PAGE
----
Now this is where the common misconception comes in. Some people think that the solution to this problem is to simply create an FPS cap equal to the refresh rate. So long as the video card doesn't go faster than 75 FPS, everything is fine, right? Wrong.

Before I explain why, let me talk about double-buffering. Double-buffering is a technique that mitigates the tearing problem somewhat, but not entirely. Basically you have a frame buffer and a back buffer. Whenever the monitor grabs a frame to refresh with, it pulls it from the frame buffer. The video card draws new frames in the back buffer, then copies it to the frame buffer when it's done. However the copy operation still takes time, so if the monitor refreshes in the middle of the copy operation, it will still have a torn image.

VSync solves this problem by creating a rule that says the back buffer can't copy to the frame buffer until right after the monitor refreshes. With a framerate higher than the refresh rate, this is fine. The back buffer is filled with a frame, the system waits, and after the refresh, the back buffer is copied to the frame buffer and a new frame is drawn in the back buffer, effectively capping your framerate at the refresh rate.

That's all well and good, but now let's look at a different example. Let's say you're playing the sequel to your favorite game, which has better graphics. You're at 75Hz refresh rate still, but now you're only getting 50FPS, 33% slower than the refresh rate. That means every time the monitor updates the screen, the video card draws 2/3 of the next frame. So lets track how this works. The monitor just refreshed, and frame 1 is copied into the frame buffer. 2/3 of frame 2 gets drawn in the back buffer, and the monitor refreshes again. It grabs frame 1 from the frame buffer for the first time. Now the video card finishes the last third of frame 2, but it has to wait, because it can't update until right after a refresh. The monitor refreshes, grabbing frame 1 the second time, and frame 2 is put in the frame buffer. The video card draws 2/3 of frame 3 in the back buffer, and a refresh happens, grabbing frame 2 for the first time. The last third of frame 3 is draw, and again we must wait for the refresh, and when it happens, frame 2 is grabbed for the second time, and frame 3 is copied in. We went through 4 refresh cycles but only 2 frames were drawn. At a refresh rate of 75Hz, that means we'll see 37.5FPS. That's noticeably less than 50FPS which the video card is capable of. This happens because the video card is forced to waste time after finishing a frame in the back buffer as it can't copy it out and it has nowhere else to draw frames.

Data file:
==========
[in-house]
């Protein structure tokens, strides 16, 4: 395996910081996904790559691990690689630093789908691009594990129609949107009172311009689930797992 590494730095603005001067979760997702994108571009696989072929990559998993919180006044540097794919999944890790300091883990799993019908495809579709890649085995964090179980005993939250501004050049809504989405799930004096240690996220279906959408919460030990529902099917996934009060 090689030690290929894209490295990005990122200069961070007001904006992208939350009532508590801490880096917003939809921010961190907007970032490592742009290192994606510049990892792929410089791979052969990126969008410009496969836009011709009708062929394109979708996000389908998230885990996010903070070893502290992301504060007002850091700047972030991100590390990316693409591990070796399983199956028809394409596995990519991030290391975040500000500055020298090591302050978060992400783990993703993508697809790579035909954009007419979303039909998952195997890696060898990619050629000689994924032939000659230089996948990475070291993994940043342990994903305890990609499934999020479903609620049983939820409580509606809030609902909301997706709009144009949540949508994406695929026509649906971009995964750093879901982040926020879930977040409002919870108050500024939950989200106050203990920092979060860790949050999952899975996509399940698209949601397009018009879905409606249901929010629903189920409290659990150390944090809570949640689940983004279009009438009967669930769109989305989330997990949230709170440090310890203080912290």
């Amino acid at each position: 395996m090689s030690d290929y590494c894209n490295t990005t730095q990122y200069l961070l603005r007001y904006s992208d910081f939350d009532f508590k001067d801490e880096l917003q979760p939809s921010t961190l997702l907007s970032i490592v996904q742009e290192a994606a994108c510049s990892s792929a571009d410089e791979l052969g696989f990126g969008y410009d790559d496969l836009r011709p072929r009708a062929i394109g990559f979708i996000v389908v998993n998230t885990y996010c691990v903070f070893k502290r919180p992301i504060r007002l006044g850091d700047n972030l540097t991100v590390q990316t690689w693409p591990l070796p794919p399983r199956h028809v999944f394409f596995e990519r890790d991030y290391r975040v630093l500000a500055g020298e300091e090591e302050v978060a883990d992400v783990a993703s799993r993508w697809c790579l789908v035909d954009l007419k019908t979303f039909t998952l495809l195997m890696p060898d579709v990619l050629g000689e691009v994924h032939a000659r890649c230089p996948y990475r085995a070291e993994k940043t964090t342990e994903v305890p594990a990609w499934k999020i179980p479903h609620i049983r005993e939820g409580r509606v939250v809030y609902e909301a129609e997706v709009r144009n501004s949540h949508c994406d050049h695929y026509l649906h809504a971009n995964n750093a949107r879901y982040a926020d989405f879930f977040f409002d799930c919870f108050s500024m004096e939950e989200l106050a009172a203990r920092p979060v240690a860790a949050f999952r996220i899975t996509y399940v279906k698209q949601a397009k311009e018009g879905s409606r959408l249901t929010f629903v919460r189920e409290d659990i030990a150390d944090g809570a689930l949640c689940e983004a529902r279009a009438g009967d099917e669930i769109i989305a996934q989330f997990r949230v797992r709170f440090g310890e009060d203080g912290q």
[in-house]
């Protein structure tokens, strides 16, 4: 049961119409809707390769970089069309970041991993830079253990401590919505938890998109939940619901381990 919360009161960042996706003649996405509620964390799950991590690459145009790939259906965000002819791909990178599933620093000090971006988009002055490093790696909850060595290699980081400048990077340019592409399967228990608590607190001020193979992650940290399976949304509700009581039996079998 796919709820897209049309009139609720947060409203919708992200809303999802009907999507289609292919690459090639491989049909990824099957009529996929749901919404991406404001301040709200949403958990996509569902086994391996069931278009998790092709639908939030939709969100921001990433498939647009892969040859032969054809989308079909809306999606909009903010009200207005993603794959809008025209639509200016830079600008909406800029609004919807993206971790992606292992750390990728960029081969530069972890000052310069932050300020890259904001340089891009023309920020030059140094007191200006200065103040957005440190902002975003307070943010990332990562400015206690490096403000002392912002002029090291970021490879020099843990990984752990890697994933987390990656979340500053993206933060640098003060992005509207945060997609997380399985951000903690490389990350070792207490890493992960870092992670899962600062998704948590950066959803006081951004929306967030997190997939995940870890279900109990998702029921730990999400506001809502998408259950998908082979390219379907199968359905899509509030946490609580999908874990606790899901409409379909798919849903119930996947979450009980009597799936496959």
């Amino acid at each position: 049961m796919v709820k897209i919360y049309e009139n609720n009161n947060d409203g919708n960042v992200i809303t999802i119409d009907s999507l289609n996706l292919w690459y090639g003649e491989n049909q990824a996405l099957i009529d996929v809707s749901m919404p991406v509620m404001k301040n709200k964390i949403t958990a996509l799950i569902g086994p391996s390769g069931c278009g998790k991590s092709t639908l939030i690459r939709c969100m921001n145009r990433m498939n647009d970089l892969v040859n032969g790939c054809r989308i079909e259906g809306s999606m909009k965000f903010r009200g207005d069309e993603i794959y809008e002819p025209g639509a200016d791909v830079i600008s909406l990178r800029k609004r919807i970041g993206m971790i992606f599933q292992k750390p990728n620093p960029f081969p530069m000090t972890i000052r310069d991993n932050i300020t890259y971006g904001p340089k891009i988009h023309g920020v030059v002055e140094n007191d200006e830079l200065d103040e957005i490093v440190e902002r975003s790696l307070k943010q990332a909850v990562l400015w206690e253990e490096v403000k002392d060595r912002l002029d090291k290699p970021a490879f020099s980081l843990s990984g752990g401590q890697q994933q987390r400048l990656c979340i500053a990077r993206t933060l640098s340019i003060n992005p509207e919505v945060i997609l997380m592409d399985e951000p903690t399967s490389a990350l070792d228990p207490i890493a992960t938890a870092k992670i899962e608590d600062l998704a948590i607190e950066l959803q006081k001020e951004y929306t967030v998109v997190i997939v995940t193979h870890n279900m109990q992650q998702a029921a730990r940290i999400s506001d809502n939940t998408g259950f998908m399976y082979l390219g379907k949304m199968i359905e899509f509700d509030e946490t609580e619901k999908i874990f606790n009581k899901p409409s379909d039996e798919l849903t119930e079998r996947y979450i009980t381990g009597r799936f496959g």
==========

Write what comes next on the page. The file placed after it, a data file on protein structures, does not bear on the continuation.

Essentially this means that with double-buffered VSync, the framerate can only be equal to a discrete set of values equal to Refresh / N where N is some positive integer. That means if you're talking about 60Hz refresh rate, the only framerates you can get are 60, 30, 20, 15, 12, 10, etc etc. You can see the big gap between 60 and 30 there. Any framerate between 60 and 30 your video card would normally put out would get dropped to 30.

 

 

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#6 z929669

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Posted 16 April 2014 - 03:12 AM

Indeed, that post is one I link users to as well. Here is another useful reference.

 

Tri buffering is key, and vsync is not bad with it enabled ... I suspect that ENBoost includes tri-biffering with supported cards (at least that is what my frame rates are saying to me, since I typically get around 35-50 outdoors with ENBoost vsync enabled).



#7 Crimson13

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Posted 11 July 2014 - 01:42 PM

I'm also having this issue, I followed the STEP guide with SkyrimPrefs.ini settings and enblocal's settings but vsync doesn't seem to be on. Are the settings somehow being ignored or is something overriding vsync?


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#8 Aiyen

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Posted 11 July 2014 - 02:08 PM

Driver settings is the only thing that can override ENB.. assuming you do not have any other weird 3rd party software that controls drivers or directx features installed. 

 

As long as your driver settings are set to application controlled then ENBĀ“s value should be used if enabled. 



#9 redirishlord

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Posted 11 July 2014 - 02:54 PM